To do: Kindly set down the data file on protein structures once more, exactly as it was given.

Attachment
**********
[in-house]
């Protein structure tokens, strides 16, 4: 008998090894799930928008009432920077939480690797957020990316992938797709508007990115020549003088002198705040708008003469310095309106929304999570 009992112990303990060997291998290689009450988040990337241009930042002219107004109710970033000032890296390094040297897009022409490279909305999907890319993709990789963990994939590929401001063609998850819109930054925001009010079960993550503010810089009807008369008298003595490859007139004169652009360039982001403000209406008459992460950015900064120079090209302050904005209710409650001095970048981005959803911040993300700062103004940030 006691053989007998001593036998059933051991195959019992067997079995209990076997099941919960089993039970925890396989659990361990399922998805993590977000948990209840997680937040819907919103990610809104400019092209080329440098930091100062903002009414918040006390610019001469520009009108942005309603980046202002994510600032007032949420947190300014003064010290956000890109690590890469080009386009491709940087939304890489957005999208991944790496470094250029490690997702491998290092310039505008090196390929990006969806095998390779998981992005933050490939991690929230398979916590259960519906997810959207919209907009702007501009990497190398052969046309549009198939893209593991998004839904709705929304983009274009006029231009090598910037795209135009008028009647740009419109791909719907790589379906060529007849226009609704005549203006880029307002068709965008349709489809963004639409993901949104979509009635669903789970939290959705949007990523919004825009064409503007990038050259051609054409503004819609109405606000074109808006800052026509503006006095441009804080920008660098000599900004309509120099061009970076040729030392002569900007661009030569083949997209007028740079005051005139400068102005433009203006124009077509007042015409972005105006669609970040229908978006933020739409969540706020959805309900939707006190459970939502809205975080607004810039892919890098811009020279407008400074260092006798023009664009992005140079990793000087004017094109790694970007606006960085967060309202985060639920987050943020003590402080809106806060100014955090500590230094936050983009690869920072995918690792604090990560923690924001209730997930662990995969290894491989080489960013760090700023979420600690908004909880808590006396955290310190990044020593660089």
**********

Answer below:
[in-house]
């Protein structure tokens, strides 16, 4: 008998090894799930928008009432920077939480690797957020990316992938797709508007990115020549003088002198705040708008003469310095309106929304999570 009992112990303990060997291998290689009450988040990337241009930042002219107004109710970033000032890296390094040297897009022409490279909305999907890319993709990789963990994939590929401001063609998850819109930054925001009010079960993550503010810089009807008369008298003595490859007139004169652009360039982001403000209406008459992460950015900064120079090209302050904005209710409650001095970048981005959803911040993300700062103004940030 006691053989007998001593036998059933051991195959019992067997079995209990076997099941919960089993039970925890396989659990361990399922998805993590977000948990209840997680937040819907919103990610809104400019092209080329440098930091100062903002009414918040006390610019001469520009009108942005309603980046202002994510600032007032949420947190300014003064010290956000890109690590890469080009386009491709940087939304890489957005999208991944790496470094250029490690997702491998290092310039505008090196390929990006969806095998390779998981992005933050490939991690929230398979916590259960519906997810959207919209907009702007501009990497190398052969046309549009198939893209593991998004839904709705929304983009274009006029231009090598910037795209135009008028009647740009419109791909719907790589379906060529007849226009609704005549203006880029307002068709965008349709489809963004639409993901949104979509009635669903789970939290959705949007990523919004825009064409503007990038050259051609054409503004819609109405606000074109808006800052026509503006006095441009804080920008660098000599900004309509120099061009970076040729030392002569900007661009030569083949997209007028740079005051005139400068102005433009203006124009077509007042015409972005105006669609970040229908978006933020739409969540706020959805309900939707006190459970939502809205975080607004810039892919890098811009020279407008400074260092006798023009664009992005140079990793000087004017094109790694970007606006960085967060309202985060639920987050943020003590402080809106806060100014955090500590230094936050983009690869920072995918690792604090990560923690924001209730997930662990995969290894491989080489960013760090700023979420600690908004909880808590006396955290310190990044020593660089």